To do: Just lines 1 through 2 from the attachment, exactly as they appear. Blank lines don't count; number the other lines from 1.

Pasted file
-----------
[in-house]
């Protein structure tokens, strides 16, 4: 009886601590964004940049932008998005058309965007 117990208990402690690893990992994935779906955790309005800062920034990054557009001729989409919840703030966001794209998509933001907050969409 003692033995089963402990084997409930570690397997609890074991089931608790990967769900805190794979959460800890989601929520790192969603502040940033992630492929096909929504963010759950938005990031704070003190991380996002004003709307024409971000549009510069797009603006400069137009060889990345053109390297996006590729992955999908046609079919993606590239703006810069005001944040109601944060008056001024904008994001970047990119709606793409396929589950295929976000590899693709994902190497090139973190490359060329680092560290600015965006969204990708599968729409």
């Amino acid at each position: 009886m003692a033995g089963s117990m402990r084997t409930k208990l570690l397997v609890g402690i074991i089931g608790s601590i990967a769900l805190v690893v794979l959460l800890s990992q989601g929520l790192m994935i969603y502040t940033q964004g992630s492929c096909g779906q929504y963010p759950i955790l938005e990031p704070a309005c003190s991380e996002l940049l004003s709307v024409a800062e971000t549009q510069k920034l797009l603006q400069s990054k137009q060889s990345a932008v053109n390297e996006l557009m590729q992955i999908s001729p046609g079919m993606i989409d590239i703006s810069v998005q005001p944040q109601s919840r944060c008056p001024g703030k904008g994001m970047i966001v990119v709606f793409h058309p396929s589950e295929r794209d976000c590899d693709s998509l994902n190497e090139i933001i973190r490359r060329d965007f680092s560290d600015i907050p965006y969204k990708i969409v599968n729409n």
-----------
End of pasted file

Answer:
[in-house]
């Protein structure tokens, strides 16, 4: 009886601590964004940049932008998005058309965007 117990208990402690690893990992994935779906955790309005800062920034990054557009001729989409919840703030966001794209998509933001907050969409 003692033995089963402990084997409930570690397997609890074991089931608790990967769900805190794979959460800890989601929520790192969603502040940033992630492929096909929504963010759950938005990031704070003190991380996002004003709307024409971000549009510069797009603006400069137009060889990345053109390297996006590729992955999908046609079919993606590239703006810069005001944040109601944060008056001024904008994001970047990119709606793409396929589950295929976000590899693709994902190497090139973190490359060329680092560290600015965006969204990708599968729409």